Silicon Cities
Meet One of The Innovative New Startups Behind Boston’s Health Tech Boom
Kim Lachance Shandrow | December 8, 2016

Martin Naley says there’s no better place than Boston to launch a health tech startup from today. But then again, he admits that he might be a bit biased.

Naley, a biotech industry veteran and first-time entrepreneur, two years ago founded Cure Forward, a Beantown-based company with an online platform that uses patients’ unique genomic fingerprints to match them with clinical trials that could provide more targeted therapies and treatments for their diseases.

“Cure Forward’s language is biotechnology: genes, drugs, and clinical trials,” Naley told Free Enterprise. “Our technology is a website combined with complex data algorithms…As a company serving patients, we needed people with healthcare backgrounds who knew how to guide patients through precision medicine. There is no better location than Boston to bring together biotechnology, Internet technology, healthcare, and consumer brand marketing. It was a conscious decision to locate the company here, and I’m glad we did.”

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Naley’s small company, which has secured approximately $19 million in venture capital to date, is one in a growing wave of cutting-edge healthtech startups to blossom out of America’s Cradle of Liberty in recent years.

In the latest Innovation That Matters report, Boston ranked number one out of 25 American cities for fostering entrepreneurial growth and innovation. There are just shy of 100 hospitals in the Greater Boston metropolitan area, including Harvard Medical School-affiliated Massachusetts General Hospital, making the seaport city one of the nation’s top destinations for advanced healthcare – and a lure for tech-minded entrepreneurs looking to shake up that particular industry.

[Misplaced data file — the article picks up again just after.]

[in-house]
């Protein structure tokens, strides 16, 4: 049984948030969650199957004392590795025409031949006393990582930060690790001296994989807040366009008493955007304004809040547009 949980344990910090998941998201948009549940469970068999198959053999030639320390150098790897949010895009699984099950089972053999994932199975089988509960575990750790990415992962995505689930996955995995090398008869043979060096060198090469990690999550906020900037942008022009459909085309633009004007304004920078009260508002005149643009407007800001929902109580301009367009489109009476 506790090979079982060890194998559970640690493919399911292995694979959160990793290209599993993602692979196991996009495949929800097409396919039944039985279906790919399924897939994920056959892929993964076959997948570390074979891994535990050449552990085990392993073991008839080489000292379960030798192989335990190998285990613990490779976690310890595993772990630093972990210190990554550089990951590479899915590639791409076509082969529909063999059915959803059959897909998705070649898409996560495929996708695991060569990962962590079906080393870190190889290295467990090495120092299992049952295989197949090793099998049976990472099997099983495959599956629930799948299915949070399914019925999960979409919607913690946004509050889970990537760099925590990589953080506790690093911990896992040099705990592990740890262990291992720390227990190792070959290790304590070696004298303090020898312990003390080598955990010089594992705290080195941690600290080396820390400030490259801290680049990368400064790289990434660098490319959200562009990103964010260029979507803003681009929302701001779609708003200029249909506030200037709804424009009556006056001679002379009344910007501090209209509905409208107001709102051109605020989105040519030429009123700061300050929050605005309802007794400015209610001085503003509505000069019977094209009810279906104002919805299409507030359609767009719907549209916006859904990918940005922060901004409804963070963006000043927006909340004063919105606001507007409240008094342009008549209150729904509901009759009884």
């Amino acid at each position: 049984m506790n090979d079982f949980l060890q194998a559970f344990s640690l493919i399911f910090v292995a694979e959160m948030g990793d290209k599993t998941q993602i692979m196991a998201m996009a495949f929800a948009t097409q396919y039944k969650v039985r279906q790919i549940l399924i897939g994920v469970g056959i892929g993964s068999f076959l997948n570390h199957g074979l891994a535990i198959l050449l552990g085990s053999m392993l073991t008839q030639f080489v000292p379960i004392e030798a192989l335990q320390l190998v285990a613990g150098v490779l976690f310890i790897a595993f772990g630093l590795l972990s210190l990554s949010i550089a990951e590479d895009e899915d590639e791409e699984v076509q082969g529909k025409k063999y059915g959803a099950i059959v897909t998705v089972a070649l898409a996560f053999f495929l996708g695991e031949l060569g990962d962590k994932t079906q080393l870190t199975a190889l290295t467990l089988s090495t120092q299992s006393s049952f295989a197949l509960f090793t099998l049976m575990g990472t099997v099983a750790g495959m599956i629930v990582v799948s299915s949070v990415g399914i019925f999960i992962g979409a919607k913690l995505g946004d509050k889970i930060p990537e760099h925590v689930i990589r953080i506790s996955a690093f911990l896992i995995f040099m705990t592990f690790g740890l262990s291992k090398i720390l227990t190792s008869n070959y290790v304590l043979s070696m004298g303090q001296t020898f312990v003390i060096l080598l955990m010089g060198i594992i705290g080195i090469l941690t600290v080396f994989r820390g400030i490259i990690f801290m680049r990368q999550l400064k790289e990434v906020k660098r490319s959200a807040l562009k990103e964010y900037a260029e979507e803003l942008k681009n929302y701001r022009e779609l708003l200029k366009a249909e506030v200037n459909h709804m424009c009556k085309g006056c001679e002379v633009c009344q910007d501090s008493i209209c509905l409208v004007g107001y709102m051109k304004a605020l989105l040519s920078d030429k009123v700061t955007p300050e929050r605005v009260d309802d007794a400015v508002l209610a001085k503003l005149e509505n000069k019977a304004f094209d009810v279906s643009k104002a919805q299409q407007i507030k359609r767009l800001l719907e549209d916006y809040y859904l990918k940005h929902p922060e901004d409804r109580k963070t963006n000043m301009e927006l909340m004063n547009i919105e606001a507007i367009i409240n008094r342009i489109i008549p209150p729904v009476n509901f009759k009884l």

Given this depth of market saturation, it’s no surprise that healthcare is one of the urban center’s largest employment sectors, further positioning the metropolis—and the innovative entrepreneurs within it—to capitalize on the imminent shift to a digital economy.

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For Naley, this proximity to a wealth of world-class research and teaching healthcare institutions was a strong, definitive draw for setting up shop in Boston, but it wasn’t the only factor that attracted him. Access to top talent and cohesive, well-connected professional networks throughout the industry also had a lot to do with his decision to start up in the city.

Cure Forward founder Martin Naley.

Cure Forward founder Martin Naley.

“The people here are surprisingly loyal and dedicated,” he said. “We were lucky to find some amazing core talent, and then have those people reach out to their own networks to build strong teams at Cure Forward, especially in technology development, marketing, and patient support.”

Additionally, Cure Forward, originally incubated out of Apple Tree Partners in New York City, further leveraged its employees’ network connections across Boston’s burgeoning biotech ecosystem. The goal: to build mission-critical relationships with larger companies in the area that operate precision medicine clinical trials its users can benefit from.

The startup’s pioneering platform allows cancer patients to share their DNA data to clinical trial recruiters throughout the U.S. and is designed to broaden their treatment options, expedite research, and enable new treatments to go to market faster.

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With an eye on expanding its own market reach, Cure Forward—which has an office just across Boston’s Charles River in nearby Cambridge, Mass.—recently partnered with Novartis Pharmaceuticals Corporation, also located in Cambridge, to identify patients for all of its ongoing oncology trials.

When asked about the challenges of running a health tech startup out of the Boston area, Naley took an optimistic view. He cited the struggle to fully take advantage of “all that Boston has to offer” in terms of network cohesiveness—and to take advantage of it quickly and adeptly enough to make the necessary inroads to scale even bigger.

“Now that we’re up and running, we’re just beginning to engage the amazing health care industry in town to help more people find treatments and help trial sites fill with patients,” he said.